Welcome to the next installment in the Culture Hacker blog series. Please check out my previous blogs to learn more about the importance of reprogramming your company culture to improve and elevate the employee experience.
Right from the start, I want to suggest that if all we are doing is managing performance, we are wasting the many talents of our current staff. Now, I am not saying management is a negative thing, because I firmly believe there needs to be a balance of management and leadership within an organization, just as John Kotter suggests in his book Leading Change when he says, “The real challenge is to combine strong leadership and strong management and use each to balance the other.” But while I define leadership with words like inspiring, engaging, innovative, and proactive, I define management with words like organizing, maintaining, staffing, standardization, and reactive, which is important but not very exciting. If all we want to do is manage performance, we are seriously underutilizing the talent we have been given.
So, let’s replace the word management with two words that are more in line with what we should be trying to achieve, which is performance enablement and performance empowerment. As leaders, we must enable our people to do their jobs by providing them with what they need to be successful. Then, we must get out of the way and actually allow them to be in control and responsible for delivering the desired results in the right way, or in other words, empower them.
In my next two blogs over the coming weeks I will focus on how we can empower and enable our people as leaders, but for today, I want to give some context around the idea of performance. In our work we hear managers talking extensively about performance, and yet, when we ask them to describe what performance really is or what they want their employees to achieve, confusion quickly settles in and a diverse set of answers comes our way. So, let’s clarify what performance should look like.
In previous blogs I wrote about two important elements of performance. The most recent blog talked about how to engage your people by sharing the objectives and scores, and making them responsible for the plans. Company objectives should be directly aligned with the performance you wish to see from your staff. Depending on their role, these objectives should be contributing directly to the financial bottom line, market share, customer satisfaction, employee satisfaction, or the company’s position in the community.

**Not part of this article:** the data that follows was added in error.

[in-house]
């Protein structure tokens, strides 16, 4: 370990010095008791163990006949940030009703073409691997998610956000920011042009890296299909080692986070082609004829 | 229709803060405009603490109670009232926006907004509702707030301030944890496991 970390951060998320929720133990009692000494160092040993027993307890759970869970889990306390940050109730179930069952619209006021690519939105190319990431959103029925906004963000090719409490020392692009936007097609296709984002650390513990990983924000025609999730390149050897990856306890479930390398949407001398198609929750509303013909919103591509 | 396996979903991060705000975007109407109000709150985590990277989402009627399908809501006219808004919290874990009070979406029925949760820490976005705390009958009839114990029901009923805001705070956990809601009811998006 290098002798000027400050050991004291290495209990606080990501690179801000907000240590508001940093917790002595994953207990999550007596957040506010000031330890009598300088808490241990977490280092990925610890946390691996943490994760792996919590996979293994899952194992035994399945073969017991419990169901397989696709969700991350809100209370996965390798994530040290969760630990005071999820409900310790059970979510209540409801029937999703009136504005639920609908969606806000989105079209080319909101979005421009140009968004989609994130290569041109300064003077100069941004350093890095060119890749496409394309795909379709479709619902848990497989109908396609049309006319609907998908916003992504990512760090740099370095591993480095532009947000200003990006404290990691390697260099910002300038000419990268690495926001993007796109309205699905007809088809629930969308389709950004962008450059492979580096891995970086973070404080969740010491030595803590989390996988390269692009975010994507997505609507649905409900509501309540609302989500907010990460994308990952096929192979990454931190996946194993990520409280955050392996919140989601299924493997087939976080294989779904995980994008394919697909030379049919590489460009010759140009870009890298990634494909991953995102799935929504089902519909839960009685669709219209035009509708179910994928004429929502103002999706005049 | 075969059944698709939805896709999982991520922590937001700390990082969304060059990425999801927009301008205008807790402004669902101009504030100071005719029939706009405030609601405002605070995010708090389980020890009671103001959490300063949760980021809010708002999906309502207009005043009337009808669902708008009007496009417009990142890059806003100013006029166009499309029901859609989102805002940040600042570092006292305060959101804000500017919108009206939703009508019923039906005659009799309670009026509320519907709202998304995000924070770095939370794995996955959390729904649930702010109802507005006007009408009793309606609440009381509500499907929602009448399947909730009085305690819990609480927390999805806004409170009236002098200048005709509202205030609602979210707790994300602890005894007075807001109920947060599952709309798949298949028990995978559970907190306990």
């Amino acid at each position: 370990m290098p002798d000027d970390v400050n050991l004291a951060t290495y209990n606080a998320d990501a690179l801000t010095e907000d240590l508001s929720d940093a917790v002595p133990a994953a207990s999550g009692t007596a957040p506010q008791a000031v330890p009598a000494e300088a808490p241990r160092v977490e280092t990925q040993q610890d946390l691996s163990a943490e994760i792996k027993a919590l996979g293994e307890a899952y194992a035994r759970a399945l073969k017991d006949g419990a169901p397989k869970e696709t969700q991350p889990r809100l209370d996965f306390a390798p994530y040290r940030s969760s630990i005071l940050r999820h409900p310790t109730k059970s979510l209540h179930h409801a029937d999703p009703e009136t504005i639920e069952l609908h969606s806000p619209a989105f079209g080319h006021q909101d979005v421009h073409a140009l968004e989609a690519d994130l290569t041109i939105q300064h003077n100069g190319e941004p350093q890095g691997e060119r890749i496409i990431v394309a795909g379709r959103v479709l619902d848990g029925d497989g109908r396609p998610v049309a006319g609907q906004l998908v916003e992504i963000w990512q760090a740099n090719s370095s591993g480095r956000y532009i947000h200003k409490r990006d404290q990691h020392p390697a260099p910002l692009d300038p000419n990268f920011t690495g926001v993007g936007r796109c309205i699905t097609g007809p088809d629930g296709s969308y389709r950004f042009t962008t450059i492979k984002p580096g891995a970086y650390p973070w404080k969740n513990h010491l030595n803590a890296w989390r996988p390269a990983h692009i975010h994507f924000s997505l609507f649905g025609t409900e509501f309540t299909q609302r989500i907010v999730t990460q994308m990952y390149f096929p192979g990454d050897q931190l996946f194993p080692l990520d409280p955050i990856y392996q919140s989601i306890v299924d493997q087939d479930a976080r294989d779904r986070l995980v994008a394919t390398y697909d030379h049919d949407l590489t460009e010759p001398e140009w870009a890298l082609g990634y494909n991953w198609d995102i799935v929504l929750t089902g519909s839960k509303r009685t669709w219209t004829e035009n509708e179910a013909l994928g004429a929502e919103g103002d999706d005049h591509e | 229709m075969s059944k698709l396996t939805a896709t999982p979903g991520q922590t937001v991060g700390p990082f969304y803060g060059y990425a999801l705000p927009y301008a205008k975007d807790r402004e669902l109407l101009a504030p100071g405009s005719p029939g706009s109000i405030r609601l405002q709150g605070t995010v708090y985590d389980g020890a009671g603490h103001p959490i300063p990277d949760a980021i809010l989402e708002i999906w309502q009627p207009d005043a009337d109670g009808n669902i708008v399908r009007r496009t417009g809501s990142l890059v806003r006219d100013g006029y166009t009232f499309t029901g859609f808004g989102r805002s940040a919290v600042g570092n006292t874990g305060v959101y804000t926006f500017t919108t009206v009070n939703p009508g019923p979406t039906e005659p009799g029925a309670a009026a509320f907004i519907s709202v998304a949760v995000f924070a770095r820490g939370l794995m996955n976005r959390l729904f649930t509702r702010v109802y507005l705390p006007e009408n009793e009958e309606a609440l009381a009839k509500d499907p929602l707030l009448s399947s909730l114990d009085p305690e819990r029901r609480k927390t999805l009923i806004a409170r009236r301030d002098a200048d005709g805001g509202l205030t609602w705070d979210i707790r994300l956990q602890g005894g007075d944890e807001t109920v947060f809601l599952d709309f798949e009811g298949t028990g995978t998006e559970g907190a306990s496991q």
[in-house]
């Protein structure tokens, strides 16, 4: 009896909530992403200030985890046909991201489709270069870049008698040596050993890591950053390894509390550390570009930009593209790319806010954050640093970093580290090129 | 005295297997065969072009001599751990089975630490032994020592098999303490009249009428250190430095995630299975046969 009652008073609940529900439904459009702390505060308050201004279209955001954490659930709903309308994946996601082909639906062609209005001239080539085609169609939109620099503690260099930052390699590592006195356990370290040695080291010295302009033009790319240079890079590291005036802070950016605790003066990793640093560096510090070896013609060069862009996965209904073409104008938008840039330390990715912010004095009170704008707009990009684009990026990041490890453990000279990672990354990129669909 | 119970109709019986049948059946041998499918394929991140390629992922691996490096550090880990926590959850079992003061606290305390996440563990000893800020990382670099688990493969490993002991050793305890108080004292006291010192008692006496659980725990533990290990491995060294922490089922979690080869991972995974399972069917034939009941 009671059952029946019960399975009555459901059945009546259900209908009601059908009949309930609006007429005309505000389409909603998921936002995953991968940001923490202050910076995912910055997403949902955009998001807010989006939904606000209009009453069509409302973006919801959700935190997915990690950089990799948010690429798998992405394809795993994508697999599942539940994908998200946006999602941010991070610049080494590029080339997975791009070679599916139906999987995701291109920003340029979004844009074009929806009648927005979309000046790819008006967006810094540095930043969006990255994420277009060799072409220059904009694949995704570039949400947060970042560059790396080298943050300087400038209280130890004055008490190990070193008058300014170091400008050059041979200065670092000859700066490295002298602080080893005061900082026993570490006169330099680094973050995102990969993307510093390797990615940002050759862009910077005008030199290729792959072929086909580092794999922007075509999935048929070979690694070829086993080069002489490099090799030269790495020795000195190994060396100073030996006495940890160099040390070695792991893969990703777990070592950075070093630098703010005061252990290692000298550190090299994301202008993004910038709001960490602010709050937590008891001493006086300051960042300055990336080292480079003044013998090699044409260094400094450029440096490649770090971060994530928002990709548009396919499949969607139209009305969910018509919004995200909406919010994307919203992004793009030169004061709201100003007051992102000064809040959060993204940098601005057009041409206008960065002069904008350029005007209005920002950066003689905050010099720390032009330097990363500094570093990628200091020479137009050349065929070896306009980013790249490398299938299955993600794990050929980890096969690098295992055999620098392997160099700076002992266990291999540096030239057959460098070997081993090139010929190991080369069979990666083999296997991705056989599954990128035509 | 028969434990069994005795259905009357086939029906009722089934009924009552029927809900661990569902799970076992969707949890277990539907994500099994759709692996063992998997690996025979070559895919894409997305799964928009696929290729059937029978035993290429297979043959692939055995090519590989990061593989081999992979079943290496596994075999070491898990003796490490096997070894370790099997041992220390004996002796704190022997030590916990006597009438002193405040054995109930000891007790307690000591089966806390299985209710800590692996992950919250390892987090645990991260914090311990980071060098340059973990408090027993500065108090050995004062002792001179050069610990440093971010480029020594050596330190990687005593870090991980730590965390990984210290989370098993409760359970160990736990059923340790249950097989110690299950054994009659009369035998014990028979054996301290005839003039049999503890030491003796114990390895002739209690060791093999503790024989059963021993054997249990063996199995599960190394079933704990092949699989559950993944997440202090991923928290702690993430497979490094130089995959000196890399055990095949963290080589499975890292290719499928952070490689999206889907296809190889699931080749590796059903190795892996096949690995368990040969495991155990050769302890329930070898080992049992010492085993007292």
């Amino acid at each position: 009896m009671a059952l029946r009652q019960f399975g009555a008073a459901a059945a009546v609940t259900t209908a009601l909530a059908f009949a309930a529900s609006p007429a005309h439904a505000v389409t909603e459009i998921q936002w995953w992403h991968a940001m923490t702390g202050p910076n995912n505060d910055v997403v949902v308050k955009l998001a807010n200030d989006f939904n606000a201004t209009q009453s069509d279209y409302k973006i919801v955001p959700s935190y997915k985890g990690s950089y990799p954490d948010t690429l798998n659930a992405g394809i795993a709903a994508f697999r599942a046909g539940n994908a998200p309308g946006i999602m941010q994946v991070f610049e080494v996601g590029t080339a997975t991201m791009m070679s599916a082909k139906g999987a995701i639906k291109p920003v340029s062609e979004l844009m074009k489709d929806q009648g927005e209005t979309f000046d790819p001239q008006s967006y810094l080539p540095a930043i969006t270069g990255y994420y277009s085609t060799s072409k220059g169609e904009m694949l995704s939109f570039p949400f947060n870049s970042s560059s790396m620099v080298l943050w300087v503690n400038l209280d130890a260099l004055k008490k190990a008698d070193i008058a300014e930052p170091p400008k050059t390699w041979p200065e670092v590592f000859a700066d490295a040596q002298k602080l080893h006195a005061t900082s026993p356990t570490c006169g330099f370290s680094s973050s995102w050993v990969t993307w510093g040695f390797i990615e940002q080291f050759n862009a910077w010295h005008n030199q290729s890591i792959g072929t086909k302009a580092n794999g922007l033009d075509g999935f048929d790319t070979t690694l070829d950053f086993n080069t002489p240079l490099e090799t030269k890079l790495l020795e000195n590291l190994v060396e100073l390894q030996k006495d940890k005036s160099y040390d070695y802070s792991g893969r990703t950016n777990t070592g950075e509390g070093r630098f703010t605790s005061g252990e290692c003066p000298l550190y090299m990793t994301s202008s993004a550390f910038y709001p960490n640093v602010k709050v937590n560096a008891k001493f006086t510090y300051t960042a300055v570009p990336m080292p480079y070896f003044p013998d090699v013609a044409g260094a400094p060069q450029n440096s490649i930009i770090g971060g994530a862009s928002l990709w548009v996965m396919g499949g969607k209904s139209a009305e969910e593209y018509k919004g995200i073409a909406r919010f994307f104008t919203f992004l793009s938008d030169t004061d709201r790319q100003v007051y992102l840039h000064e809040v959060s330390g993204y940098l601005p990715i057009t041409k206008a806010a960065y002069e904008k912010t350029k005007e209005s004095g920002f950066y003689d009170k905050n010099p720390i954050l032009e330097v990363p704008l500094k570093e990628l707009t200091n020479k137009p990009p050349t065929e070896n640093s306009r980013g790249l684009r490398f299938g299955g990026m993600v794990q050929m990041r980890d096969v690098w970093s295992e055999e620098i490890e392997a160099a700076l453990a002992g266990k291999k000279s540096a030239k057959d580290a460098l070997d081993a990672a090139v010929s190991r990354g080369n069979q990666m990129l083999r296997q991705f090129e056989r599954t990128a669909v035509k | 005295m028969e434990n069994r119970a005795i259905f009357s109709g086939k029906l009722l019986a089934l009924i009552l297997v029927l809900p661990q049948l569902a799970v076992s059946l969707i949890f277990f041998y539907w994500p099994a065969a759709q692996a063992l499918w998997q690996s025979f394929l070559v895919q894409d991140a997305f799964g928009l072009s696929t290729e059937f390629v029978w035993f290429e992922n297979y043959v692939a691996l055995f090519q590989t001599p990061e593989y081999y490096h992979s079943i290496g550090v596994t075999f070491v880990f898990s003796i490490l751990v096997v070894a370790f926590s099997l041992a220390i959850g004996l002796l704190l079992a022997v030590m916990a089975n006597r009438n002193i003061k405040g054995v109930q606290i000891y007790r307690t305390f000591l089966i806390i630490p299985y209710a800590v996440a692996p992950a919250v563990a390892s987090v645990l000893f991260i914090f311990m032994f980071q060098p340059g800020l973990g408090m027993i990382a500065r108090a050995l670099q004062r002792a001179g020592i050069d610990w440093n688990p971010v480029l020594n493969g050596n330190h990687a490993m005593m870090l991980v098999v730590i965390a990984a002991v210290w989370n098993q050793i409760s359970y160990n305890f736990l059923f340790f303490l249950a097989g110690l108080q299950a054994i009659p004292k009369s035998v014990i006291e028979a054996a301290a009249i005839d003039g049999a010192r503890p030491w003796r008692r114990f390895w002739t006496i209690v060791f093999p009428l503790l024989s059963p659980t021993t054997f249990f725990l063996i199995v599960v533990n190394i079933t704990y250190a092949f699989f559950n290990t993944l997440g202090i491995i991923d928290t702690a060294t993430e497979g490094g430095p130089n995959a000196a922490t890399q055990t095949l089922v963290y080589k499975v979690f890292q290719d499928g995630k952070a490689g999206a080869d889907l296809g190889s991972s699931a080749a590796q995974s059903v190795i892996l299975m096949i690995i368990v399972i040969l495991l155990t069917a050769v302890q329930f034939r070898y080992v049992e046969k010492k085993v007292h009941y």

Once objectives have been set as a company, you need to make them relevant and establish relevant goals for each employee based on their ability to impact each of the main objectives. Depending on their job roles, each employee may have a different outlook on what “good performance” is for them. If an employee has no influence on your bottom line, whereby they are unable to generate new or repeat sales or minimize expense, then don’t judge their performance on your financial position. However, if they are a cashier and they have an opportunity to impact both sales via upselling and customer satisfaction through their interaction, then you might establish that performance for them is 35% based on achieving an upsell or cross-sell goal and 65% on customer feedback and satisfaction. For many roles, these scores may be a part of a group or department overall score rather than something that can be individually tracked, though it is becoming more common for companies to evaluate individual performance metrics.
Once the results that you could expect from each position are established, you have half of the performance equation (in other words, how much they have to deliver). Next you should consider how team members deliver it. We have all experienced that person who absolutely nails their metric goals while simultaneously destroying the morale and success of everyone else around them. So, now we need to think about the other important performance elements; namely, your values.
We discussed values in detail in this blog earlier this year. Values define how your people act and interact with their peers and the company. This is critical for your company culture. You cannot jeopardize the reputation and culture of your company for the sake of some short-term results. We see many examples of this throughout the world. The recent VW disaster was a product of a company putting to much emphasis on “how much” over the “how.” In today’s transparent business environment, we have to ensure we prioritize how we act and interact as defined by our values just as much as our need to get things done and achieve results. We need balance, which should be reflected in performance.
By utilizing company values, you can define how team members should achieve their goals, and therefore, define what performance should look like for each employee in the company. As a leader, your job is to help team members achieve that desired level of performance. As they reach their goals in the right way, you continue to stretch and challenge them to higher levels of performance by setting higher goals without sacrificing the values and integrity of the company.
Check in next week to learn how to enable your people to perform at the highest level. Thank you for reading.